As a relatively new reporter on a suburban newspaper in Melbourne in the early 1980s, I rubbed shoulders with one semi-retired colleague who was old enough to remember the police strike of the 1930s, the notorious criminal Squizzy Taylor, and journalists who used pens to write stories.
As typewriters were in general use in newsrooms for decades before the 1930s, the period remembered by my elderly colleague, those handwriting journalists would have been throwbacks to a bygone age, unable to adjust to the newfangled nonsense of pushing keys to create letters on paper. They would have had to learn to type.
I sometimes think of my former colleague and his tales of this long-gone era when I encounter some new piece of technology, the latest of which is live streaming of videos from your mobile phones, via the Twitter app of Periscope and a rival app Meercat.
The idea behind this newfangled nonsense (I think of pen-wielding journalists when I say this) is to film interesting or unusual stuff, or maybe just stuff, and stream it.
There is instant feedback in that the broadcaster can see how many people are watching.
Why would anyone want to do this, I ask, and surely it will never become popular? But yet again my forecasts based on common sense and reason have been confounded by the burning need for Gen Ys, or whatever the latest classification for youth is, to waste large amounts of time on entirely trivial pursuits, such as watching the live stream of someone they don't know walk through Sydney, or actual police chases in the US.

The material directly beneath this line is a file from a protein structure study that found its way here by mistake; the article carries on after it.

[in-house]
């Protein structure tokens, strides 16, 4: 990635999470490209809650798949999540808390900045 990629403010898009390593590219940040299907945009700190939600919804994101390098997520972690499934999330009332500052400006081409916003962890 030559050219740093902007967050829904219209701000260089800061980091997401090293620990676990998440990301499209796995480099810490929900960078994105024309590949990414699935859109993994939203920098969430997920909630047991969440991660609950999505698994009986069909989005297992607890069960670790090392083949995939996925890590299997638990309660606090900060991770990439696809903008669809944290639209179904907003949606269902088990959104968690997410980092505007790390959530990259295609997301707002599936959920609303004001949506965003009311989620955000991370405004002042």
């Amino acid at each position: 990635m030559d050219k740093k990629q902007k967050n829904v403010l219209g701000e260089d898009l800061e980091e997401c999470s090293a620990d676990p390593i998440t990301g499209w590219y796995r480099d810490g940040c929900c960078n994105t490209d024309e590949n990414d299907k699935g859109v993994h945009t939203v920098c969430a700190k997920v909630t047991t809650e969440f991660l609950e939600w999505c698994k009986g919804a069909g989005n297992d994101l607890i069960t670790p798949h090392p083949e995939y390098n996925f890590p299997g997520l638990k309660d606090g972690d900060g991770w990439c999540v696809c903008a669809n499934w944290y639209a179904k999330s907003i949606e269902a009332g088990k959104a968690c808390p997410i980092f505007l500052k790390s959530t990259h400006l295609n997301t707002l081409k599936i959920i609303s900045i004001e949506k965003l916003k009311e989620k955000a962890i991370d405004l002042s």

Ten million people signed up for Periscope in the first few days of its release. To this throwback, Periscope and Meerkat would seem to be one step down from watching cat videos on YouTube, re-enacting the Star Wars films with Lego figures, or using Twitter itself. But perhaps those pen-wielding journalists of long ago thought the same about the then comparatively new consumer appliance of radios? Why would people want to listen to broadcasts when they could be reading or talking to a friend? What a complete waste of time. It'll never amount to anything.
However, at the time there was only the one electronic form of entertainment, broadcast radio, to complement singalongs around a piano. Now there are so many ways to take in information - the vast bulk of it information that you don't really need to know - that psychologists talk about information overload, with the added horror that most of this information is mind-numbing and banal.
As one solution to this problem, Twitter is offering services that summarise the vast number of tweets any person can receive into something that can be taken in at a glance. Of course a better idea would be not to have Twitter in the first place and stream a news site instead, then ignore the news site and watch a movie. Email is bad enough, public online sites that allow comments quickly become outlets for lunatics who want to vent, and Twitter is a haven for political academics who have yet to realise that the Berlin Wall has fallen.
For that is the problem with the modern, wired world - there is too much information and all but a tiny fraction of it rates zero on the Lawson scale of usefulness. At least with old-fashioned printed newspaper, the information was condensed and presented in a form that was, hopefully, easy to read, and there might even be something new in it.
I believed my colleague of long ago when he said that Squizzy Taylor was just a police informant - he was - but I did not believe him at the time when he said that journalists who wrote with pens never wasted a word. With the world now flooded in content, I think my colleague had a point. If the likes of the twitterati were compelled to pen their responses before putting them online, no cutting and pasting allowed, the world would be a better place.
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